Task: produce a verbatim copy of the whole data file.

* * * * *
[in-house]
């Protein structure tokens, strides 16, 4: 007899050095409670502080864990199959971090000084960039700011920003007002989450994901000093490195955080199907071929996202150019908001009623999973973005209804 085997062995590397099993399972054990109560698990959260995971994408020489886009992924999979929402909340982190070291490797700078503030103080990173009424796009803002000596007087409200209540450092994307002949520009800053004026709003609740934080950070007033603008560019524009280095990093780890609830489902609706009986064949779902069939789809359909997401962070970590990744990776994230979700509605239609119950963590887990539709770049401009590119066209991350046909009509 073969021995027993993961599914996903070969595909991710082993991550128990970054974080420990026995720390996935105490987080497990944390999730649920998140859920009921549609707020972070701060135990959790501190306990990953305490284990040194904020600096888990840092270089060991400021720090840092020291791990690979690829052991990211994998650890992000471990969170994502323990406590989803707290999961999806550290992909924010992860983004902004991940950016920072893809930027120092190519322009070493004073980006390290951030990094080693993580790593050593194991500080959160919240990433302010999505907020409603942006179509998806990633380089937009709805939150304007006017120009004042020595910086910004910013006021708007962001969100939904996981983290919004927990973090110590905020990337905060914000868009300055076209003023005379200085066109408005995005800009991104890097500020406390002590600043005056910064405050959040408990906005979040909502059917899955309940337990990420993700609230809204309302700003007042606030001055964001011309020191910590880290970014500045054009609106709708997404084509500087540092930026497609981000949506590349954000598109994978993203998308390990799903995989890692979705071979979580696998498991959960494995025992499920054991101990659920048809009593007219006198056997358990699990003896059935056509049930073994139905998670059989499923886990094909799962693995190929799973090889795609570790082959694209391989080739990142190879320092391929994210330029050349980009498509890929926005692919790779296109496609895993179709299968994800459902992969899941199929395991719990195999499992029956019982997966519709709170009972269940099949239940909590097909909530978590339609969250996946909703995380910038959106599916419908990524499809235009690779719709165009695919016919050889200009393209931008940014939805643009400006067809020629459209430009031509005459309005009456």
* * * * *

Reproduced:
[in-house]
């Protein structure tokens, strides 16, 4: 007899050095409670502080864990199959971090000084960039700011920003007002989450994901000093490195955080199907071929996202150019908001009623999973973005209804 085997062995590397099993399972054990109560698990959260995971994408020489886009992924999979929402909340982190070291490797700078503030103080990173009424796009803002000596007087409200209540450092994307002949520009800053004026709003609740934080950070007033603008560019524009280095990093780890609830489902609706009986064949779902069939789809359909997401962070970590990744990776994230979700509605239609119950963590887990539709770049401009590119066209991350046909009509 073969021995027993993961599914996903070969595909991710082993991550128990970054974080420990026995720390996935105490987080497990944390999730649920998140859920009921549609707020972070701060135990959790501190306990990953305490284990040194904020600096888990840092270089060991400021720090840092020291791990690979690829052991990211994998650890992000471990969170994502323990406590989803707290999961999806550290992909924010992860983004902004991940950016920072893809930027120092190519322009070493004073980006390290951030990094080693993580790593050593194991500080959160919240990433302010999505907020409603942006179509998806990633380089937009709805939150304007006017120009004042020595910086910004910013006021708007962001969100939904996981983290919004927990973090110590905020990337905060914000868009300055076209003023005379200085066109408005995005800009991104890097500020406390002590600043005056910064405050959040408990906005979040909502059917899955309940337990990420993700609230809204309302700003007042606030001055964001011309020191910590880290970014500045054009609106709708997404084509500087540092930026497609981000949506590349954000598109994978993203998308390990799903995989890692979705071979979580696998498991959960494995025992499920054991101990659920048809009593007219006198056997358990699990003896059935056509049930073994139905998670059989499923886990094909799962693995190929799973090889795609570790082959694209391989080739990142190879320092391929994210330029050349980009498509890929926005692919790779296109496609895993179709299968994800459902992969899941199929395991719990195999499992029956019982997966519709709170009972269940099949239940909590097909909530978590339609969250996946909703995380910038959106599916419908990524499809235009690779719709165009695919016919050889200009393209931008940014939805643009400006067809020629459209430009031509005459309005009456």